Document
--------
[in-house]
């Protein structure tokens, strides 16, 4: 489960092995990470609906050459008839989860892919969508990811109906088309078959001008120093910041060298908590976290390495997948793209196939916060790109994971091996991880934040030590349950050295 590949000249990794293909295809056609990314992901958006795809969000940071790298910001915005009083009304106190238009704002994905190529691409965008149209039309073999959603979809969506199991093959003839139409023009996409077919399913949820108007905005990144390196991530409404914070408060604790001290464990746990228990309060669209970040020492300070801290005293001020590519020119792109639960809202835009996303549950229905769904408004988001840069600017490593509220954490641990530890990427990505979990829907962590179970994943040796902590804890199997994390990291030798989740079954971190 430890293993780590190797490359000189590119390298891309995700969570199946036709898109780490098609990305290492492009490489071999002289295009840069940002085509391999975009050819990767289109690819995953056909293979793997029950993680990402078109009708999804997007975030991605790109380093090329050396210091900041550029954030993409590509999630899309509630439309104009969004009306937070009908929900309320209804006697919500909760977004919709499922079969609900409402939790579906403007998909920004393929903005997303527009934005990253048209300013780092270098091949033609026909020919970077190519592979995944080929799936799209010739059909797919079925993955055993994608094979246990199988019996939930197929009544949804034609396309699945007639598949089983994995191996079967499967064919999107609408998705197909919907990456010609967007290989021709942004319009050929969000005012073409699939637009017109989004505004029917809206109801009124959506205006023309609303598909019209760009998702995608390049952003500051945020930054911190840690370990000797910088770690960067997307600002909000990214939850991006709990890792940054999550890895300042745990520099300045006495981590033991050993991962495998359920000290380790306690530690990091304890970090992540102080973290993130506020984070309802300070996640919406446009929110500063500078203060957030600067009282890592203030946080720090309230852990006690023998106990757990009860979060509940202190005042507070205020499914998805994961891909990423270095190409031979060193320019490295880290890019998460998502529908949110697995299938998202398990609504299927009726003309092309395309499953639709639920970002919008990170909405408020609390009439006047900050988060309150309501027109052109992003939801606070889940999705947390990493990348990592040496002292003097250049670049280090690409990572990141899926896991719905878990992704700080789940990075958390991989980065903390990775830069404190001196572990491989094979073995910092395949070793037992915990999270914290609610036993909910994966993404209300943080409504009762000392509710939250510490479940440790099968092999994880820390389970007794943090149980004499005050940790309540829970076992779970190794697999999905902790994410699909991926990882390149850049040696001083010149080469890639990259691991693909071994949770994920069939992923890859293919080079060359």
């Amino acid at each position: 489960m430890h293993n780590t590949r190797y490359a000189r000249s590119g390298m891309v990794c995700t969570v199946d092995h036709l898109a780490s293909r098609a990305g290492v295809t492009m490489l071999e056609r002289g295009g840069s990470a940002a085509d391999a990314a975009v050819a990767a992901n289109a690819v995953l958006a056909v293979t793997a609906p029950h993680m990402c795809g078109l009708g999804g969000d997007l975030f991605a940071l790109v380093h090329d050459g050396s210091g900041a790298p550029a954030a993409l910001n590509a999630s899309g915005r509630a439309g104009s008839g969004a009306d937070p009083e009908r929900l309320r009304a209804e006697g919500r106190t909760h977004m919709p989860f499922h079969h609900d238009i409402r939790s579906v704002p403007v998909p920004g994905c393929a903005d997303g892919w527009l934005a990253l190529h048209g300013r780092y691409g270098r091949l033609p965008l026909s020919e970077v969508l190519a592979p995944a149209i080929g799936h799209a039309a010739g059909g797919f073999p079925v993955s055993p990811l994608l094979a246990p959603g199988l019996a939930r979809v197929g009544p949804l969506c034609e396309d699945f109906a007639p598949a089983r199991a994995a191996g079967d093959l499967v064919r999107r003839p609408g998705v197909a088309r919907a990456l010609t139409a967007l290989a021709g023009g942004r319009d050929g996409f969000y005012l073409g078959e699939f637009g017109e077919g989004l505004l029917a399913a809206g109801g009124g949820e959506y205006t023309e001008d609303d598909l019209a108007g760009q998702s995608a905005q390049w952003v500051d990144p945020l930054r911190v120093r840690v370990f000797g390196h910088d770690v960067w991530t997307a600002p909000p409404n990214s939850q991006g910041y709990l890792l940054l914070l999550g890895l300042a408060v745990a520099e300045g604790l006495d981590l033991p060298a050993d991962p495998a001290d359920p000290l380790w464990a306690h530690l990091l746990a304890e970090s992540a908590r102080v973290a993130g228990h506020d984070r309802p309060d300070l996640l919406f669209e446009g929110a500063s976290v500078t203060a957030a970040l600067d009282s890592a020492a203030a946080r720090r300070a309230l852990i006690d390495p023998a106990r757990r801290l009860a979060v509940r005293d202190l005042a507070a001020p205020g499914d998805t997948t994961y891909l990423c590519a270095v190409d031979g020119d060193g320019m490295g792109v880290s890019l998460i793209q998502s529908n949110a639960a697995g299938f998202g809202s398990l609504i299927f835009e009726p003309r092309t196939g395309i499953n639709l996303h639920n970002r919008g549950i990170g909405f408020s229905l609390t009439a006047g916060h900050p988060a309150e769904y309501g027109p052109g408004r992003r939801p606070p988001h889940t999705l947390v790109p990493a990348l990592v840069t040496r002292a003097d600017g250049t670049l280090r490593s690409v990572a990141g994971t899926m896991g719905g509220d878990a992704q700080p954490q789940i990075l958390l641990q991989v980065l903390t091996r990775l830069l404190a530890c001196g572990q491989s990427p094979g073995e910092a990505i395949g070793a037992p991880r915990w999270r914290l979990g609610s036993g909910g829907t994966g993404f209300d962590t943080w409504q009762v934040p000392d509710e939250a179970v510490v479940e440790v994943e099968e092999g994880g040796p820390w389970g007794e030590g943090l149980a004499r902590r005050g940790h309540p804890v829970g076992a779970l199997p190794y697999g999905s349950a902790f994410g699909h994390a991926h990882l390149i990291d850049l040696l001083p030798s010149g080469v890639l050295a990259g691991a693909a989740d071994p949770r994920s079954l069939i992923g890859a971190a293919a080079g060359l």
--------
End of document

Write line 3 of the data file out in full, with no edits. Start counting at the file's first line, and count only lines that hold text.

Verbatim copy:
């Amino acid at each position: 489960m430890h293993n780590t590949r190797y490359a000189r000249s590119g390298m891309v990794c995700t969570v199946d092995h036709l898109a780490s293909r098609a990305g290492v295809t492009m490489l071999e056609r002289g295009g840069s990470a940002a085509d391999a990314a975009v050819a990767a992901n289109a690819v995953l958006a056909v293979t793997a609906p029950h993680m990402c795809g078109l009708g999804g969000d997007l975030f991605a940071l790109v380093h090329d050459g050396s210091g900041a790298p550029a954030a993409l910001n590509a999630s899309g915005r509630a439309g104009s008839g969004a009306d937070p009083e009908r929900l309320r009304a209804e006697g919500r106190t909760h977004m919709p989860f499922h079969h609900d238009i409402r939790s579906v704002p403007v998909p920004g994905c393929a903005d997303g892919w527009l934005a990253l190529h048209g300013r780092y691409g270098r091949l033609p965008l026909s020919e970077v969508l190519a592979p995944a149209i080929g799936h799209a039309a010739g059909g797919f073999p079925v993955s055993p990811l994608l094979a246990p959603g199988l019996a939930r979809v197929g009544p949804l969506c034609e396309d699945f109906a007639p598949a089983r199991a994995a191996g079967d093959l499967v064919r999107r003839p609408g998705v197909a088309r919907a990456l010609t139409a967007l290989a021709g023009g942004r319009d050929g996409f969000y005012l073409g078959e699939f637009g017109e077919g989004l505004l029917a399913a809206g109801g009124g949820e959506y205006t023309e001008d609303d598909l019209a108007g760009q998702s995608a905005q390049w952003v500051d990144p945020l930054r911190v120093r840690v370990f000797g390196h910088d770690v960067w991530t997307a600002p909000p409404n990214s939850q991006g910041y709990l890792l940054l914070l999550g890895l300042a408060v745990a520099e300045g604790l006495d981590l033991p060298a050993d991962p495998a001290d359920p000290l380790w464990a306690h530690l990091l746990a304890e970090s992540a908590r102080v973290a993130g228990h506020d984070r309802p309060d300070l996640l919406f669209e446009g929110a500063s976290v500078t203060a957030a970040l600067d009282s890592a020492a203030a946080r720090r300070a309230l852990i006690d390495p023998a106990r757990r801290l009860a979060v509940r005293d202190l005042a507070a001020p205020g499914d998805t997948t994961y891909l990423c590519a270095v190409d031979g020119d060193g320019m490295g792109v880290s890019l998460i793209q998502s529908n949110a639960a697995g299938f998202g809202s398990l609504i299927f835009e009726p003309r092309t196939g395309i499953n639709l996303h639920n970002r919008g549950i990170g909405f408020s229905l609390t009439a006047g916060h900050p988060a309150e769904y309501g027109p052109g408004r992003r939801p606070p988001h889940t999705l947390v790109p990493a990348l990592v840069t040496r002292a003097d600017g250049t670049l280090r490593s690409v990572a990141g994971t899926m896991g719905g509220d878990a992704q700080p954490q789940i990075l958390l641990q991989v980065l903390t091996r990775l830069l404190a530890c001196g572990q491989s990427p094979g073995e910092a990505i395949g070793a037992p991880r915990w999270r914290l979990g609610s036993g909910g829907t994966g993404f209300d962590t943080w409504q009762v934040p000392d509710e939250a179970v510490v479940e440790v994943e099968e092999g994880g040796p820390w389970g007794e030590g943090l149980a004499r902590r005050g940790h309540p804890v829970g076992a779970l199997p190794y697999g999905s349950a902790f994410g699909h994390a991926h990882l390149i990291d850049l040696l001083p030798s010149g080469v890639l050295a990259g691991a693909a989740d071994p949770r994920s079954l069939i992923g890859a971190a293919a080079g060359l």